An elderly woman pleaded with her drunken grandson not to hurt her, telling him: “Why have you got your hand on my neck?”

Her desperate appeal to Joshua Hannaway, 21, was caught on tape, as a neighbour concerned about the banging noises she could hear from next door began recording the sounds on her mobile phone.

The grandmother, who has since died of unrelated causes, was said to have provided a statement in support of the prosecution.

But Michael Haggar, representing Hannaway, said the woman had also told police: “My preference would always be to get him the help he needs outside of a criminal court.”

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Jailing him for 15 months, Judge Ian Pringle KC noted the defendant had previously been offered help by the courts to sort out his struggles with alcoholism.

And at the time of the offending last year he was subject to an alcohol rehabilitation requirement, imposed as part of a community order.

Sending him inside, the judge told Hannaway: “I have absolutely no doubt in my mind that the only proper sentence in this case is one of custody.”

Earlier, prosecutor Philip Misner told the court that the defendant had been staying with his grandmother.

The neighbours had repeatedly reported their concerns to the police about hearing apparent violence coming from next door. When police spoke to the family, Hannaway accused the neighbours of ‘s*** stirring’.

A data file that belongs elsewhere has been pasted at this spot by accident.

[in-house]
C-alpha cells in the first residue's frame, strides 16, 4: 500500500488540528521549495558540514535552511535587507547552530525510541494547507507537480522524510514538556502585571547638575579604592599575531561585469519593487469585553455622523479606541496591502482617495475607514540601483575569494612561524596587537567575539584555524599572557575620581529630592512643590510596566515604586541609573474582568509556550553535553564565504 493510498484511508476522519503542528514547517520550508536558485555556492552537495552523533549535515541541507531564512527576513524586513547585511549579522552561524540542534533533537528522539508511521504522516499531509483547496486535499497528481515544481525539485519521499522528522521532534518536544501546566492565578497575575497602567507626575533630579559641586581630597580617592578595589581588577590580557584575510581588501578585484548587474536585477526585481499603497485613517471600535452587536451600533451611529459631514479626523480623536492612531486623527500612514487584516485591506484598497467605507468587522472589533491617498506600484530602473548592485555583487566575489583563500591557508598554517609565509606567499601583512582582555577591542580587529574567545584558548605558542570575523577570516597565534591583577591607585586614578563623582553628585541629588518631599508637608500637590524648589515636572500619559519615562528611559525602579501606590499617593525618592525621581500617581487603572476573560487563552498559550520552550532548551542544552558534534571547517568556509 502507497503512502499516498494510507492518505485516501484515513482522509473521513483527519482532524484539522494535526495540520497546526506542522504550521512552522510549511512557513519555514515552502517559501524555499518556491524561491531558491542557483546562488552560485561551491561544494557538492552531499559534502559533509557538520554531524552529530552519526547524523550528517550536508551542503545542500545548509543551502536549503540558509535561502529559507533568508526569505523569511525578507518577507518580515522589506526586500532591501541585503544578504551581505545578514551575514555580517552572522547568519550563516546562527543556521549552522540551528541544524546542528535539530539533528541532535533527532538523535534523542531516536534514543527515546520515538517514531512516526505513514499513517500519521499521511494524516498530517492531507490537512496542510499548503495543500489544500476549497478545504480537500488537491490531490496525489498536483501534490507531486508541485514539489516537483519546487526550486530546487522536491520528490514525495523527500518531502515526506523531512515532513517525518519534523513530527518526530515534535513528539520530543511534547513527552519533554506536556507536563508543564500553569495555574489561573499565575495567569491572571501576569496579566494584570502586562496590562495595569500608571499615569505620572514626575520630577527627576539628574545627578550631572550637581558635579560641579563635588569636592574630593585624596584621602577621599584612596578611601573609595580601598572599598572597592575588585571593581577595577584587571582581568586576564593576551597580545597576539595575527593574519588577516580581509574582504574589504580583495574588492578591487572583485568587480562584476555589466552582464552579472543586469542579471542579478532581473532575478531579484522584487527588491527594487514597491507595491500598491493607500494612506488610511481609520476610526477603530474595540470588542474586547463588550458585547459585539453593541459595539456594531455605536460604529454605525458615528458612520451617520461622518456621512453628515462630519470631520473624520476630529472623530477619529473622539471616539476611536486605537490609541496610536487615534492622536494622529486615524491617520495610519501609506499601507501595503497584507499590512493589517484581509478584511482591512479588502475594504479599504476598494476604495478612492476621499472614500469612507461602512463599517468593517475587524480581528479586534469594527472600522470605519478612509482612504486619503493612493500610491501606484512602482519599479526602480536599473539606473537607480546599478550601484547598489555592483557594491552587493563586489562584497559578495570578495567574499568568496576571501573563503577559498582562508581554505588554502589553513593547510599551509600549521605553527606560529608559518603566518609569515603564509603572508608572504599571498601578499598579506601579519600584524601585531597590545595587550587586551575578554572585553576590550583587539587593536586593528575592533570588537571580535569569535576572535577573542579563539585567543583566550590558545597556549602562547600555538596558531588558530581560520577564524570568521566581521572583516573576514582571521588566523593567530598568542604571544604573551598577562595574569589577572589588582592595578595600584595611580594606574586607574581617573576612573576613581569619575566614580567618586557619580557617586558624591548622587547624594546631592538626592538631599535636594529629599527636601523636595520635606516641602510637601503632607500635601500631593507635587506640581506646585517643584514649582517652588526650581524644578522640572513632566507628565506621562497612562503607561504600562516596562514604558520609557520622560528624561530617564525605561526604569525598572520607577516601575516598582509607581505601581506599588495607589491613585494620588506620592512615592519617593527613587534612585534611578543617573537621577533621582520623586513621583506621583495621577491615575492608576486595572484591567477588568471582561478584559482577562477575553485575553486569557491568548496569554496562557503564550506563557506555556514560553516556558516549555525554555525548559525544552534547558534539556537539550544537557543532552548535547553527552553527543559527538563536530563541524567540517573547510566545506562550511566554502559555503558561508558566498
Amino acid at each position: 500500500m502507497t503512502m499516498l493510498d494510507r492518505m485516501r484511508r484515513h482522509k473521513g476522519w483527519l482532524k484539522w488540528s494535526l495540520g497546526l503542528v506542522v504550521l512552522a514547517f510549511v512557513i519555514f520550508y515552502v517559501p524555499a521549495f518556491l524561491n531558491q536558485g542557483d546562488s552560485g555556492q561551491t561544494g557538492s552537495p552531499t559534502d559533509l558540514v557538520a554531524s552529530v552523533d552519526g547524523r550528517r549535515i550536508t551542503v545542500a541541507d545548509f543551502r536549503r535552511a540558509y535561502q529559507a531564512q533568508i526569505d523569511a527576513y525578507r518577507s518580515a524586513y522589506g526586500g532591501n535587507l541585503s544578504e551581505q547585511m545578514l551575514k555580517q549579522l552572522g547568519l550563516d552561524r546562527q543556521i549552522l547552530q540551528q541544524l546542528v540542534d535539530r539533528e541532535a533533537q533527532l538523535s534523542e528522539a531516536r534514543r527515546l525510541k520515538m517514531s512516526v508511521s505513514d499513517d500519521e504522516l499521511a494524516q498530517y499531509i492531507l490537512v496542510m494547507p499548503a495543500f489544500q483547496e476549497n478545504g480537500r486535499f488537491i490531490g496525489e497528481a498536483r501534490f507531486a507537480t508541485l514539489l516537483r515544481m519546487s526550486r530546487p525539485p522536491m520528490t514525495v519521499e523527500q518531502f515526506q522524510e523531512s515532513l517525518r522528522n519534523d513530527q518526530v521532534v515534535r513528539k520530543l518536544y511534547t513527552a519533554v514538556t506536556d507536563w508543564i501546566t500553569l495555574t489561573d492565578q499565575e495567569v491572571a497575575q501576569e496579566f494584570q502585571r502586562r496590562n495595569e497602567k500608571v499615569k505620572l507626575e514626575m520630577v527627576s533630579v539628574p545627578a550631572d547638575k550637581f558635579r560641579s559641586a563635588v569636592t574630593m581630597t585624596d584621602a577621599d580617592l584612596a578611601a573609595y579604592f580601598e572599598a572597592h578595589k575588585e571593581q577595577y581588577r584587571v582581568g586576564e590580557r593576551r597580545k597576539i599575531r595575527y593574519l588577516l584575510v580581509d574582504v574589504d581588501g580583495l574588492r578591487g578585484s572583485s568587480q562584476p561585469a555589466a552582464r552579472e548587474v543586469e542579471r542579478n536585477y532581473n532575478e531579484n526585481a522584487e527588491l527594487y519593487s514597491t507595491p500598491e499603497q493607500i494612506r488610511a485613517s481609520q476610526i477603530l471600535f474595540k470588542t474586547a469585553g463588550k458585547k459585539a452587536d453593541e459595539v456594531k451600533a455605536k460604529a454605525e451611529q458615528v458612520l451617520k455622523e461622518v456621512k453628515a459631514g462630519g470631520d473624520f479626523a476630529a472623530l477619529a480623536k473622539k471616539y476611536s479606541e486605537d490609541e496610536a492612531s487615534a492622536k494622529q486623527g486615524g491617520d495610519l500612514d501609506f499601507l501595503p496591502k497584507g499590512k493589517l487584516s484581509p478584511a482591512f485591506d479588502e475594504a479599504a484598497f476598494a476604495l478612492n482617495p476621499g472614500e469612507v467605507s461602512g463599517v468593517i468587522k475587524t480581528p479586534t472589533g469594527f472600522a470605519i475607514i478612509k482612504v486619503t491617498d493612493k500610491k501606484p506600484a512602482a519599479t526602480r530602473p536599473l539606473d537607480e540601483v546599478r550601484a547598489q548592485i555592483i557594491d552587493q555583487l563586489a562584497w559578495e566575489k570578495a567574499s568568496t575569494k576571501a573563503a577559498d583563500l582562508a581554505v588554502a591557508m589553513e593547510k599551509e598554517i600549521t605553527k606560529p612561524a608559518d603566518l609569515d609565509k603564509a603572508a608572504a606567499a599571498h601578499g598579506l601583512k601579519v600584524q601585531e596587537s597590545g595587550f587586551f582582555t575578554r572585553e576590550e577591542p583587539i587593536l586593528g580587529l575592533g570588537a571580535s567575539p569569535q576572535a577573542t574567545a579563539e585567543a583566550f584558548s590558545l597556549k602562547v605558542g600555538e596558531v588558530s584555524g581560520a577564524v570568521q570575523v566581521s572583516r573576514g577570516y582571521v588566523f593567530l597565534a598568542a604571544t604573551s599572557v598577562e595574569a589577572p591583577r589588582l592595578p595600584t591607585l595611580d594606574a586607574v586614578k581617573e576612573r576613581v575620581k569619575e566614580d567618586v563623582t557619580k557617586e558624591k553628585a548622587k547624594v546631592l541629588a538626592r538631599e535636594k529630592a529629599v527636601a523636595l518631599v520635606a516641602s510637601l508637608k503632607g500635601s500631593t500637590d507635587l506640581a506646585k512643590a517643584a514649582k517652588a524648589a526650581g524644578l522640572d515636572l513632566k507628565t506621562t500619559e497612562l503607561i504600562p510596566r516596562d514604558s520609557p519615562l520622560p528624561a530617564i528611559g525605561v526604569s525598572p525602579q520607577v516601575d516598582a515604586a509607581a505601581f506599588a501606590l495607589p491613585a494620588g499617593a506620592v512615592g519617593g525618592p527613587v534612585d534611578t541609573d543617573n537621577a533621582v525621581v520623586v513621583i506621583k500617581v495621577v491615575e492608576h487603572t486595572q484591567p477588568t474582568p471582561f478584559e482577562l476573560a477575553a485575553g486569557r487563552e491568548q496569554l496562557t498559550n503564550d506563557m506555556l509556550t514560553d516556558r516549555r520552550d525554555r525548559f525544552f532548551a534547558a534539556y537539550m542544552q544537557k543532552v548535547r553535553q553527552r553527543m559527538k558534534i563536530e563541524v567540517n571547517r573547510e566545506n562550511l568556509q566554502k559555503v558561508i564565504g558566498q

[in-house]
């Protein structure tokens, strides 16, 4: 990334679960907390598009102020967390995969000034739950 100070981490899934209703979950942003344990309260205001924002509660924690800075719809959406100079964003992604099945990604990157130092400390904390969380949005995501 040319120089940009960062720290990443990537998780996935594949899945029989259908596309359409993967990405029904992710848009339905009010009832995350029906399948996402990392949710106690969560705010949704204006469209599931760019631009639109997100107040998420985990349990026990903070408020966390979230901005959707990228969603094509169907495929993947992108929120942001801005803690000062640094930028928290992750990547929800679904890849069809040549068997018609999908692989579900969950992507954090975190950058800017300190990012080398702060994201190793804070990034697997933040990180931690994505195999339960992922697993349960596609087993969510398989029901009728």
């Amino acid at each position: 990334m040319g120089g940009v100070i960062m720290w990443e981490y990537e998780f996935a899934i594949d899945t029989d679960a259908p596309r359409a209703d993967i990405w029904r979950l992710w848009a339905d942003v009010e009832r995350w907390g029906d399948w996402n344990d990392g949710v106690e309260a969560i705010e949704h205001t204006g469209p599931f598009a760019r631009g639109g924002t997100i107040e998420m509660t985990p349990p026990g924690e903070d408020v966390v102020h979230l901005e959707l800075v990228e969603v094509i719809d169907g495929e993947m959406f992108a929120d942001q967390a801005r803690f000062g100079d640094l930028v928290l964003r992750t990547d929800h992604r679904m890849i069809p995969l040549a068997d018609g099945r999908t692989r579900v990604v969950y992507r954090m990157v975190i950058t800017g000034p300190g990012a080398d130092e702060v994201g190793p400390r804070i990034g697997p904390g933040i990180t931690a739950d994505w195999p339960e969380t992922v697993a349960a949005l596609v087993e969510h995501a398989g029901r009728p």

In the early hours of August 13 last year, a neighbour heard banging coming from the house next door. The sound was loud enough to be heard over the television and two fans.

It sounded like a door was being kicked and the woman could hear Hannaway’s voice.

The woman was ‘most alarmed’ when she heard her elderly neighbour saying: “Why have you got your hand on my neck.”

She heard the woman’s voice ask: “Why do you do this to me?” Only part of Hannaway’s reply was heard. “Because you’re a f***ing –“ he said.

The non-fatal strangulation charge related to a second incident on October 23.

The defendant contacted his gran saying he was coming home, having damaged his bicycle. He was upset and ‘shouted “do you want a beef”’ – meaning argument – Mr Misner said.

He pushed the woman, knocking her off balance, then caused enough damage to a door that he knocked it off its hinges.

Hannaway grabbed his grandmother’s neck with one hand. She later told officers that her breathing had been ‘impeded’.

The defendant, of Rochford Gardens, Bicester, pleaded guilty at an earlier hearing to non-fatal strangulation and criminal damage.

He had what the judge described as a ‘quite staggering list’ of 22 previous convictions for almost 60 offences, including for violence.

Mitigating, Michael Haggar said his client was ‘extremely sorry’ for what he had done. He suffered from alcoholism and understood that his drinking was in part to blame for his actions. He had remained out of trouble for two years as a consequence of suffering a brain injury during a crash on the roads, which had meant he was unable to drink.

A number of different organisations had offered to support him with his various problems.

“He wants to go and work with all of these organisations,” his barrister said.

“He is fully aware when he is in drink it leads to him making stupid mistakes and, often, to violence.”

Appearing in the dock on Wednesday wearing a True Religion designer jumper, Hannaway spoke only to confirm his name at the start of the hearing and to thank the judge at the sentencing’s conclusion.